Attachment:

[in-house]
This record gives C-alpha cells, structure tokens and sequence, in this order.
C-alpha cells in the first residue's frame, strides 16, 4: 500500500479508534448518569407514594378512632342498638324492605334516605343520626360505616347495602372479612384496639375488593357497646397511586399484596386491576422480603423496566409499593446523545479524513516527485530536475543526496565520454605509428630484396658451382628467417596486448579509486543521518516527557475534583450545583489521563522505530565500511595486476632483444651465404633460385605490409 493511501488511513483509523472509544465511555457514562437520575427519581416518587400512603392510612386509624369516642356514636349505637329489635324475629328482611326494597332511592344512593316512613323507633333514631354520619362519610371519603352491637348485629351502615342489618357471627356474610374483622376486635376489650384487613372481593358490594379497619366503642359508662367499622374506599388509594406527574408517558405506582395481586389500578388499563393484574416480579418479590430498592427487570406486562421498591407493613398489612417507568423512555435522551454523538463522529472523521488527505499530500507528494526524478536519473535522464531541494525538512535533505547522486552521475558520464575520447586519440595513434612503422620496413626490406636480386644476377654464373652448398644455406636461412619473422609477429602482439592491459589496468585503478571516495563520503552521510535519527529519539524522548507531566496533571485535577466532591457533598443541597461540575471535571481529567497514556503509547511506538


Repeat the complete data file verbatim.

[in-house]
This record gives C-alpha cells, structure tokens and sequence, in this order.
C-alpha cells in the first residue's frame, strides 16, 4: 500500500479508534448518569407514594378512632342498638324492605334516605343520626360505616347495602372479612384496639375488593357497646397511586399484596386491576422480603423496566409499593446523545479524513516527485530536475543526496565520454605509428630484396658451382628467417596486448579509486543521518516527557475534583450545583489521563522505530565500511595486476632483444651465404633460385605490409 493511501488511513483509523472509544465511555457514562437520575427519581416518587400512603392510612386509624369516642356514636349505637329489635324475629328482611326494597332511592344512593316512613323507633333514631354520619362519610371519603352491637348485629351502615342489618357471627356474610374483622376486635376489650384487613372481593358490594379497619366503642359508662367499622374506599388509594406527574408517558405506582395481586389500578388499563393484574416480579418479590430498592427487570406486562421498591407493613398489612417507568423512555435522551454523538463522529472523521488527505499530500507528494526524478536519473535522464531541494525538512535533505547522486552521475558520464575520447586519440595513434612503422620496413626490406636480386644476377654464373652448398644455406636461412619473422609477429602482439592491459589496468585503478571516495563520503552521510535519527529519539524522548507531566496533571485535577466532591457533598443541597461540575471535571481529567497514556503509547511506538